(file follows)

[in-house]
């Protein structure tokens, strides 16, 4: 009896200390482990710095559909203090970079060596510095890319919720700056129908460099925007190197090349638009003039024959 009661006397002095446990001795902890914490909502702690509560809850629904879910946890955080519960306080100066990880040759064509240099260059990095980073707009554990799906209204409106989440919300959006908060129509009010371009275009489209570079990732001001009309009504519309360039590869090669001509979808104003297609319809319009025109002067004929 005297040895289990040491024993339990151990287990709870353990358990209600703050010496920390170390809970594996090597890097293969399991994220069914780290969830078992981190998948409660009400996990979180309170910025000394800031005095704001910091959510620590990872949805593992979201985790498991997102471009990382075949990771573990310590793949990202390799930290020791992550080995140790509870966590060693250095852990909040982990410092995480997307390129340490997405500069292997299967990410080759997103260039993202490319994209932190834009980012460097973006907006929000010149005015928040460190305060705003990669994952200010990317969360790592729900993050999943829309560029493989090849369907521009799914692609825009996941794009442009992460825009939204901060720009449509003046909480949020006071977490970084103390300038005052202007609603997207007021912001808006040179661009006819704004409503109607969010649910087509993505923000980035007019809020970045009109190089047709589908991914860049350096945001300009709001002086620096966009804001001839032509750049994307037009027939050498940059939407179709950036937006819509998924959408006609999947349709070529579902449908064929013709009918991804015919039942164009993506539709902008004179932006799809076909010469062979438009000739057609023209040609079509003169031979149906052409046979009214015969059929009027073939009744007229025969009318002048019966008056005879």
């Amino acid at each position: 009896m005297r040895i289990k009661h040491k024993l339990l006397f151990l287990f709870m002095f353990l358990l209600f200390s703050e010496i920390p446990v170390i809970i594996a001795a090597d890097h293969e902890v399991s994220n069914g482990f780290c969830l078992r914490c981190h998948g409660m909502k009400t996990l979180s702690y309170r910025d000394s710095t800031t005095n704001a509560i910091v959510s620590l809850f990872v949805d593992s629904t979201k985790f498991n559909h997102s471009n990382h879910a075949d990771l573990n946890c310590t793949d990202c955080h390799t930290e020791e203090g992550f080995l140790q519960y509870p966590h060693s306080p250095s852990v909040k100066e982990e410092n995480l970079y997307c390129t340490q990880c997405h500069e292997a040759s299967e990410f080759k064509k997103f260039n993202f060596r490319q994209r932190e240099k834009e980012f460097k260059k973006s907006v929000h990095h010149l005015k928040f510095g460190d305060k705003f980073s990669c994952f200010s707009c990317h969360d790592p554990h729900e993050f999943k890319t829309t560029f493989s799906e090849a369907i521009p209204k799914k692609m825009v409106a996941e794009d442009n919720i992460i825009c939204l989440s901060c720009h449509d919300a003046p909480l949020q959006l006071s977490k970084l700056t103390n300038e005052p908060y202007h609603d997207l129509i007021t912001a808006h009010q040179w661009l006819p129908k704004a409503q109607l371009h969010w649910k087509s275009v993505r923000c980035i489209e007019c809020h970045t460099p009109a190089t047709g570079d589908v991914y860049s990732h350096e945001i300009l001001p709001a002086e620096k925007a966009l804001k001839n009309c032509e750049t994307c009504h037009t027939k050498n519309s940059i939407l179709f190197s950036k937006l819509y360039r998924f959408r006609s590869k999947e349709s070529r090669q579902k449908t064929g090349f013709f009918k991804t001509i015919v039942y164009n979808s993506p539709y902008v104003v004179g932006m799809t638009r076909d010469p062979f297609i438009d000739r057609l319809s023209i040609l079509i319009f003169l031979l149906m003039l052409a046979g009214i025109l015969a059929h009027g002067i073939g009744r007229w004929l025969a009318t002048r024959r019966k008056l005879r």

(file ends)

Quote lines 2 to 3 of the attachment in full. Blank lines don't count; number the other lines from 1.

């Protein structure tokens, strides 16, 4: 009896200390482990710095559909203090970079060596510095890319919720700056129908460099925007190197090349638009003039024959 009661006397002095446990001795902890914490909502702690509560809850629904879910946890955080519960306080100066990880040759064509240099260059990095980073707009554990799906209204409106989440919300959006908060129509009010371009275009489209570079990732001001009309009504519309360039590869090669001509979808104003297609319809319009025109002067004929 005297040895289990040491024993339990151990287990709870353990358990209600703050010496920390170390809970594996090597890097293969399991994220069914780290969830078992981190998948409660009400996990979180309170910025000394800031005095704001910091959510620590990872949805593992979201985790498991997102471009990382075949990771573990310590793949990202390799930290020791992550080995140790509870966590060693250095852990909040982990410092995480997307390129340490997405500069292997299967990410080759997103260039993202490319994209932190834009980012460097973006907006929000010149005015928040460190305060705003990669994952200010990317969360790592729900993050999943829309560029493989090849369907521009799914692609825009996941794009442009992460825009939204901060720009449509003046909480949020006071977490970084103390300038005052202007609603997207007021912001808006040179661009006819704004409503109607969010649910087509993505923000980035007019809020970045009109190089047709589908991914860049350096945001300009709001002086620096966009804001001839032509750049994307037009027939050498940059939407179709950036937006819509998924959408006609999947349709070529579902449908064929013709009918991804015919039942164009993506539709902008004179932006799809076909010469062979438009000739057609023209040609079509003169031979149906052409046979009214015969059929009027073939009744007229025969009318002048019966008056005879």
């Amino acid at each position: 009896m005297r040895i289990k009661h040491k024993l339990l006397f151990l287990f709870m002095f353990l358990l209600f200390s703050e010496i920390p446990v170390i809970i594996a001795a090597d890097h293969e902890v399991s994220n069914g482990f780290c969830l078992r914490c981190h998948g409660m909502k009400t996990l979180s702690y309170r910025d000394s710095t800031t005095n704001a509560i910091v959510s620590l809850f990872v949805d593992s629904t979201k985790f498991n559909h997102s471009n990382h879910a075949d990771l573990n946890c310590t793949d990202c955080h390799t930290e020791e203090g992550f080995l140790q519960y509870p966590h060693s306080p250095s852990v909040k100066e982990e410092n995480l970079y997307c390129t340490q990880c997405h500069e292997a040759s299967e990410f080759k064509k997103f260039n993202f060596r490319q994209r932190e240099k834009e980012f460097k260059k973006s907006v929000h990095h010149l005015k928040f510095g460190d305060k705003f980073s990669c994952f200010s707009c990317h969360d790592p554990h729900e993050f999943k890319t829309t560029f493989s799906e090849a369907i521009p209204k799914k692609m825009v409106a996941e794009d442009n919720i992460i825009c939204l989440s901060c720009h449509d919300a003046p909480l949020q959006l006071s977490k970084l700056t103390n300038e005052p908060y202007h609603d997207l129509i007021t912001a808006h009010q040179w661009l006819p129908k704004a409503q109607l371009h969010w649910k087509s275009v993505r923000c980035i489209e007019c809020h970045t460099p009109a190089t047709g570079d589908v991914y860049s990732h350096e945001i300009l001001p709001a002086e620096k925007a966009l804001k001839n009309c032509e750049t994307c009504h037009t027939k050498n519309s940059i939407l179709f190197s950036k937006l819509y360039r998924f959408r006609s590869k999947e349709s070529r090669q579902k449908t064929g090349f013709f009918k991804t001509i015919v039942y164009n979808s993506p539709y902008v104003v004179g932006m799809t638009r076909d010469p062979f297609i438009d000739r057609l319809s023209i040609l079509i319009f003169l031979l149906m003039l052409a046979g009214i025109l015969a059929h009027g002067i073939g009744r007229w004929l025969a009318t002048r024959r019966k008056l005879r």